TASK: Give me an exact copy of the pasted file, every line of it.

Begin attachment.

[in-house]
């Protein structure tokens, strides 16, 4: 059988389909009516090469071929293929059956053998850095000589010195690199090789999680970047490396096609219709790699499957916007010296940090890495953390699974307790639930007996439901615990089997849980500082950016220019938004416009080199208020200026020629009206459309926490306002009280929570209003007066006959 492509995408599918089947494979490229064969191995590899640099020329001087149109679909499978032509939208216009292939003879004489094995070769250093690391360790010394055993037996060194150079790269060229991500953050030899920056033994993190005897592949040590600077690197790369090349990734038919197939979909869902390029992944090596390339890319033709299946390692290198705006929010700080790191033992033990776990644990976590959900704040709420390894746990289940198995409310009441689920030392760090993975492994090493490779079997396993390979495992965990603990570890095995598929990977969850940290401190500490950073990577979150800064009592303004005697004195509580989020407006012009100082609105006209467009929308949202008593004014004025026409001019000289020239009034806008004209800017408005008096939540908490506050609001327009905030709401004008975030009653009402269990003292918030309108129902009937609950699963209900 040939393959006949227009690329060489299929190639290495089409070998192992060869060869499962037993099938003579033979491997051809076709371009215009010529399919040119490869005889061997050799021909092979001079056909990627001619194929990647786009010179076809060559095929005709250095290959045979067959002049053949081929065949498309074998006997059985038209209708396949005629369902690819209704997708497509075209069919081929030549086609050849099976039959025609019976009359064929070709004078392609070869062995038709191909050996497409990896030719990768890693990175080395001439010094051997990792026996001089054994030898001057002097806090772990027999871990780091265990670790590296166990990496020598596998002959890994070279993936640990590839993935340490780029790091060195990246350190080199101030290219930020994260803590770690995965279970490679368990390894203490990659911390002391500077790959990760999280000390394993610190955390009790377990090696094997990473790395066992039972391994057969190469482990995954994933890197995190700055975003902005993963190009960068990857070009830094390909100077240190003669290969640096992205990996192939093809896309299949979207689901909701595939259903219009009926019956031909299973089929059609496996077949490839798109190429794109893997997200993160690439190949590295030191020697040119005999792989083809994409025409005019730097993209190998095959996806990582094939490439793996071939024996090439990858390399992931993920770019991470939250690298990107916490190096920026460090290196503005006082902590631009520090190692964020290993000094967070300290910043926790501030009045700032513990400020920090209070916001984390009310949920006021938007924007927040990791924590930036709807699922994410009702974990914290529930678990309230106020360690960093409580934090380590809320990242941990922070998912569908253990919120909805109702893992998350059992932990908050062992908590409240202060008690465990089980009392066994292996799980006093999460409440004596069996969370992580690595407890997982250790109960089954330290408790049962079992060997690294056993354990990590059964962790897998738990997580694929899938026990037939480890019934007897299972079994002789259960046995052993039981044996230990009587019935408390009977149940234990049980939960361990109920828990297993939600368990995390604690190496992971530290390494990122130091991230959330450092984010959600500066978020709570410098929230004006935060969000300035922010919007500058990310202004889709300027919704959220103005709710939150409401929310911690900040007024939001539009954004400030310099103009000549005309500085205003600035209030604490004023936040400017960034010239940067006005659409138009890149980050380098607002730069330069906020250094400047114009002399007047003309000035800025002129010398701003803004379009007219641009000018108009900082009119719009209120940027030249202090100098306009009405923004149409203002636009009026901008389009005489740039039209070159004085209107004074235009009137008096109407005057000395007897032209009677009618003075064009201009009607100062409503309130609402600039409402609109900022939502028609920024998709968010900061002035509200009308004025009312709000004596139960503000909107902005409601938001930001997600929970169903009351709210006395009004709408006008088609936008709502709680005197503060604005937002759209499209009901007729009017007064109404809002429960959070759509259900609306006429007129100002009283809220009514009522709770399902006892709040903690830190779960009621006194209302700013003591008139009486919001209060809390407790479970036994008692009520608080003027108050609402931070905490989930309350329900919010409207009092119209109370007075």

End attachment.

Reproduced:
[in-house]
């Protein structure tokens, strides 16, 4: 059988389909009516090469071929293929059956053998850095000589010195690199090789999680970047490396096609219709790699499957916007010296940090890495953390699974307790639930007996439901615990089997849980500082950016220019938004416009080199208020200026020629009206459309926490306002009280929570209003007066006959 492509995408599918089947494979490229064969191995590899640099020329001087149109679909499978032509939208216009292939003879004489094995070769250093690391360790010394055993037996060194150079790269060229991500953050030899920056033994993190005897592949040590600077690197790369090349990734038919197939979909869902390029992944090596390339890319033709299946390692290198705006929010700080790191033992033990776990644990976590959900704040709420390894746990289940198995409310009441689920030392760090993975492994090493490779079997396993390979495992965990603990570890095995598929990977969850940290401190500490950073990577979150800064009592303004005697004195509580989020407006012009100082609105006209467009929308949202008593004014004025026409001019000289020239009034806008004209800017408005008096939540908490506050609001327009905030709401004008975030009653009402269990003292918030309108129902009937609950699963209900 040939393959006949227009690329060489299929190639290495089409070998192992060869060869499962037993099938003579033979491997051809076709371009215009010529399919040119490869005889061997050799021909092979001079056909990627001619194929990647786009010179076809060559095929005709250095290959045979067959002049053949081929065949498309074998006997059985038209209708396949005629369902690819209704997708497509075209069919081929030549086609050849099976039959025609019976009359064929070709004078392609070869062995038709191909050996497409990896030719990768890693990175080395001439010094051997990792026996001089054994030898001057002097806090772990027999871990780091265990670790590296166990990496020598596998002959890994070279993936640990590839993935340490780029790091060195990246350190080199101030290219930020994260803590770690995965279970490679368990390894203490990659911390002391500077790959990760999280000390394993610190955390009790377990090696094997990473790395066992039972391994057969190469482990995954994933890197995190700055975003902005993963190009960068990857070009830094390909100077240190003669290969640096992205990996192939093809896309299949979207689901909701595939259903219009009926019956031909299973089929059609496996077949490839798109190429794109893997997200993160690439190949590295030191020697040119005999792989083809994409025409005019730097993209190998095959996806990582094939490439793996071939024996090439990858390399992931993920770019991470939250690298990107916490190096920026460090290196503005006082902590631009520090190692964020290993000094967070300290910043926790501030009045700032513990400020920090209070916001984390009310949920006021938007924007927040990791924590930036709807699922994410009702974990914290529930678990309230106020360690960093409580934090380590809320990242941990922070998912569908253990919120909805109702893992998350059992932990908050062992908590409240202060008690465990089980009392066994292996799980006093999460409440004596069996969370992580690595407890997982250790109960089954330290408790049962079992060997690294056993354990990590059964962790897998738990997580694929899938026990037939480890019934007897299972079994002789259960046995052993039981044996230990009587019935408390009977149940234990049980939960361990109920828990297993939600368990995390604690190496992971530290390494990122130091991230959330450092984010959600500066978020709570410098929230004006935060969000300035922010919007500058990310202004889709300027919704959220103005709710939150409401929310911690900040007024939001539009954004400030310099103009000549005309500085205003600035209030604490004023936040400017960034010239940067006005659409138009890149980050380098607002730069330069906020250094400047114009002399007047003309000035800025002129010398701003803004379009007219641009000018108009900082009119719009209120940027030249202090100098306009009405923004149409203002636009009026901008389009005489740039039209070159004085209107004074235009009137008096109407005057000395007897032209009677009618003075064009201009009607100062409503309130609402600039409402609109900022939502028609920024998709968010900061002035509200009308004025009312709000004596139960503000909107902005409601938001930001997600929970169903009351709210006395009004709408006008088609936008709502709680005197503060604005937002759209499209009901007729009017007064109404809002429960959070759509259900609306006429007129100002009283809220009514009522709770399902006892709040903690830190779960009621006194209302700013003591008139009486919001209060809390407790479970036994008692009520608080003027108050609402931070905490989930309350329900919010409207009092119209109370007075």